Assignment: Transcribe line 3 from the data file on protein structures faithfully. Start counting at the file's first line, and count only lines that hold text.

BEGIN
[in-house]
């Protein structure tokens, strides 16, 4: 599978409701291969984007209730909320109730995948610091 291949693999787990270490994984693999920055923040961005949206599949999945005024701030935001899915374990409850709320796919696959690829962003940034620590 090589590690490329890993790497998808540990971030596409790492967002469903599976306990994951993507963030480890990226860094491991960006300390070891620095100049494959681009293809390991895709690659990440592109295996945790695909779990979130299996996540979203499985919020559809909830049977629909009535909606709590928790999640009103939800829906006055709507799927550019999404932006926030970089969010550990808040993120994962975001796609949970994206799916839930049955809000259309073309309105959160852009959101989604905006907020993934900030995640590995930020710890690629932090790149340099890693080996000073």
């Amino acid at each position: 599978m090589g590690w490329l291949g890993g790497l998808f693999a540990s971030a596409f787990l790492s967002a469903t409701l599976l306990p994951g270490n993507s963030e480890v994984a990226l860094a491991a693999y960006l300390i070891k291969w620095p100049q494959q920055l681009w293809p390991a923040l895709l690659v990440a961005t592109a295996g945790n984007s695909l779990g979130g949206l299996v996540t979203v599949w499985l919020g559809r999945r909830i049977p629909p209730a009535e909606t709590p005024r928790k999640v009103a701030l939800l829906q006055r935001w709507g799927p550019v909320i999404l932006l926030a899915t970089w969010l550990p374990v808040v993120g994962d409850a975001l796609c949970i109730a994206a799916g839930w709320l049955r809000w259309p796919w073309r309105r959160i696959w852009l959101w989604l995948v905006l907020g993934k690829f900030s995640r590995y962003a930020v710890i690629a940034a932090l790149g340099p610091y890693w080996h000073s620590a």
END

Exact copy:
């Amino acid at each position: 599978m090589g590690w490329l291949g890993g790497l998808f693999a540990s971030a596409f787990l790492s967002a469903t409701l599976l306990p994951g270490n993507s963030e480890v994984a990226l860094a491991a693999y960006l300390i070891k291969w620095p100049q494959q920055l681009w293809p390991a923040l895709l690659v990440a961005t592109a295996g945790n984007s695909l779990g979130g949206l299996v996540t979203v599949w499985l919020g559809r999945r909830i049977p629909p209730a009535e909606t709590p005024r928790k999640v009103a701030l939800l829906q006055r935001w709507g799927p550019v909320i999404l932006l926030a899915t970089w969010l550990p374990v808040v993120g994962d409850a975001l796609c949970i109730a994206a799916g839930w709320l049955r809000w259309p796919w073309r309105r959160i696959w852009l959101w989604l995948v905006l907020g993934k690829f900030s995640r590995y962003a930020v710890i690629a940034a932090l790149g340099p610091y890693w080996h000073s620590a």